The website plug-in requires visitor consent

In light of the recent ruling of the European Court of Justice, website owners have to respect data protection responsibilities when using plug-ins on their websites.

The case concerns the German company FashionID, which had a Facebook plug-in installed on its website. The program was used to transfer personal data to Facebook without the visitor of the website being aware of it, regardless of whether he or she had a Facebook account or whether he or she had pressed the “Like” button.

The court explained in the decision that in such a situation, the owner of the website is a joint controller with Facebook of the personal data that is collected and sent to Facebook. The owner of the website is not a controller regarding the subsequent processing of personal data, which is processed by Facebook alone.

The court found that FashionID could be considered a joint controller with Facebook, as FashionID and Facebook jointly determine the means and purposes of data processing operations when assessing the collection and transfer of personal data.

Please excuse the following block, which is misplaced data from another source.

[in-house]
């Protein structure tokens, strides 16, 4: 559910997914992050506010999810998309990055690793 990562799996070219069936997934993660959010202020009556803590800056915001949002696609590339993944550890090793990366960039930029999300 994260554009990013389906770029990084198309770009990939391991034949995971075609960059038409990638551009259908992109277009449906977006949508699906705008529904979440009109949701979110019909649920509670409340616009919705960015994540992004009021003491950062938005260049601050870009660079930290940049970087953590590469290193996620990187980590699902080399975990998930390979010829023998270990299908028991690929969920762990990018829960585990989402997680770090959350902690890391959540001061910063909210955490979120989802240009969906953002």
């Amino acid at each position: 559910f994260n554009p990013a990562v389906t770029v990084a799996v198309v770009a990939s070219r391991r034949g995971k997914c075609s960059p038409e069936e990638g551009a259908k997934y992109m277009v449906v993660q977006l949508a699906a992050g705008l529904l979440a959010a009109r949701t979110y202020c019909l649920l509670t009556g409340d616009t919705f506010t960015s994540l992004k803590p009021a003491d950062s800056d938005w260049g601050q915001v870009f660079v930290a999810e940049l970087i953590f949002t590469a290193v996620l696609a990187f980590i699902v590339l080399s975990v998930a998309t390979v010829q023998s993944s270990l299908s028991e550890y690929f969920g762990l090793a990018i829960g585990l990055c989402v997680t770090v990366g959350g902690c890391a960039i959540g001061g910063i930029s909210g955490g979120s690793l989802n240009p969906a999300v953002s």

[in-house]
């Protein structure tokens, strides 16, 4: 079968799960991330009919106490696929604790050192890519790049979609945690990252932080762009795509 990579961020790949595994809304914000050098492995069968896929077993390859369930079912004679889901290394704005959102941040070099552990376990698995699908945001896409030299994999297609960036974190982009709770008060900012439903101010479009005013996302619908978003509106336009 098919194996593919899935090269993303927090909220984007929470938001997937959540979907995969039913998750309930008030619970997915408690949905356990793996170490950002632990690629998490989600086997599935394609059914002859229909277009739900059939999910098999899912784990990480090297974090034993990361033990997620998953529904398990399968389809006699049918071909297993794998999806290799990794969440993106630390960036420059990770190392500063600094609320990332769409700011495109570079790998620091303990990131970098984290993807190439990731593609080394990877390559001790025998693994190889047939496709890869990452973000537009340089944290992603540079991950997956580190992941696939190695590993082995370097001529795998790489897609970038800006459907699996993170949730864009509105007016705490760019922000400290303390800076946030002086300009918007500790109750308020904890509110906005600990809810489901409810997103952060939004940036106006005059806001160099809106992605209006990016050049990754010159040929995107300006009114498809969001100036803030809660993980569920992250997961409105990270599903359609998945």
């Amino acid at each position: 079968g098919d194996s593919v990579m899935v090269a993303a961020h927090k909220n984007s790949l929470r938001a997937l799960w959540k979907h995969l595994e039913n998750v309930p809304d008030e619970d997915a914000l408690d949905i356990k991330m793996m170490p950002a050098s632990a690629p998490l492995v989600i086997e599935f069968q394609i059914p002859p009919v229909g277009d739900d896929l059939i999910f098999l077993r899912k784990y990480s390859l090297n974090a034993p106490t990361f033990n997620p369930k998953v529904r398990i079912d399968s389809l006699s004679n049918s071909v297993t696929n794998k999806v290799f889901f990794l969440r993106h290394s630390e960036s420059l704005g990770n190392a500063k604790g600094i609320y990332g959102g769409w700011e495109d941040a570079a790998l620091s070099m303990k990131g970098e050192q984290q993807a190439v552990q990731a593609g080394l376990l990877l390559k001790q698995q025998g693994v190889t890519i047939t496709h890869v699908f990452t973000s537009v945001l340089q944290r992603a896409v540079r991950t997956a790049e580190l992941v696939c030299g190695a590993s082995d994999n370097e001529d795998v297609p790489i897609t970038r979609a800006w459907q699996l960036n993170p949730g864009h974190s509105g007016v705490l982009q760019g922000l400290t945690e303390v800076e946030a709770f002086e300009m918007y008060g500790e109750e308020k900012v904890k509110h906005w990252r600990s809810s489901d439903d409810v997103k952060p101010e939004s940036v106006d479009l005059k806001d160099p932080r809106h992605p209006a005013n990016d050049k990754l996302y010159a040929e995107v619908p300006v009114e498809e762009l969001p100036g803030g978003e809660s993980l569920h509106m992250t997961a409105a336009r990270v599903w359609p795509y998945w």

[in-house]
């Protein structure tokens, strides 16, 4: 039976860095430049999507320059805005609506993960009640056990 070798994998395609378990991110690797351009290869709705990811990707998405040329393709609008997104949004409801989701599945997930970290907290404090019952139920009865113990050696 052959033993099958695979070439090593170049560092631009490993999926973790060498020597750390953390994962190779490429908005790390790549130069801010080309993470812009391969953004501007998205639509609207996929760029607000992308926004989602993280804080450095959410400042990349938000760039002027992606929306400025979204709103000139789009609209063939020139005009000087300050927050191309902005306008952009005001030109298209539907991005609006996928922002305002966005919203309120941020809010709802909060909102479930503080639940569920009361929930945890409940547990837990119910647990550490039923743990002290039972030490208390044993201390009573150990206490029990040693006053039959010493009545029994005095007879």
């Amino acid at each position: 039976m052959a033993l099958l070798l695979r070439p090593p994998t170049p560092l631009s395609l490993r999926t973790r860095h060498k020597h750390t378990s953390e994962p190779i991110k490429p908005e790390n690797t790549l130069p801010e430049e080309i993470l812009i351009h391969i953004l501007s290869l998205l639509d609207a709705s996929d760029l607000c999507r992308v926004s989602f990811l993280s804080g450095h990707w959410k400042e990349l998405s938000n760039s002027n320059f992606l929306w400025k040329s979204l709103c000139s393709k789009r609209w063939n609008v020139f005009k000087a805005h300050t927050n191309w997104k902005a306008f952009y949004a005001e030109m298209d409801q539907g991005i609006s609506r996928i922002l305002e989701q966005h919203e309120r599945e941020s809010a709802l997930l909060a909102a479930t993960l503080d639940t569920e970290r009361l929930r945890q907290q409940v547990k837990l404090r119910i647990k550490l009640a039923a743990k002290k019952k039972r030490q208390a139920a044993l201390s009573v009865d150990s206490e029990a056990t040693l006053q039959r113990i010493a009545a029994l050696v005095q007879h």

Using the Facebook plug-in on the website allows FashionID to optimize the advertising of its products, making them more visible and providing them with a clear business advantage. This shows that using the plug-in is in the financial interest of both FashionID and Facebook.

The court clarified that before sending data to Facebook, a website must obtain consent unless legitimate interest as a legal basis for the processing is used. Such consent must be separate and specific to such a processing operation.

Personal data from the websites is sent to Facebook already when the page is loaded, i.e. before the user has the opportunity to cancel it. However, according to data protection rules, consent must be sought before sending personal data to third parties via plug-ins.

Such consent can be added to the cookie notification bar together with an explanation of the services to which the personal data will be transmitted. In that case, the request for consent shall be clear and transparent.

It is also possible to set up plugins in a way that sending the information will be held off until a website visitor has given consent, i.e. they have clicked on the cookie bar.

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Hedman

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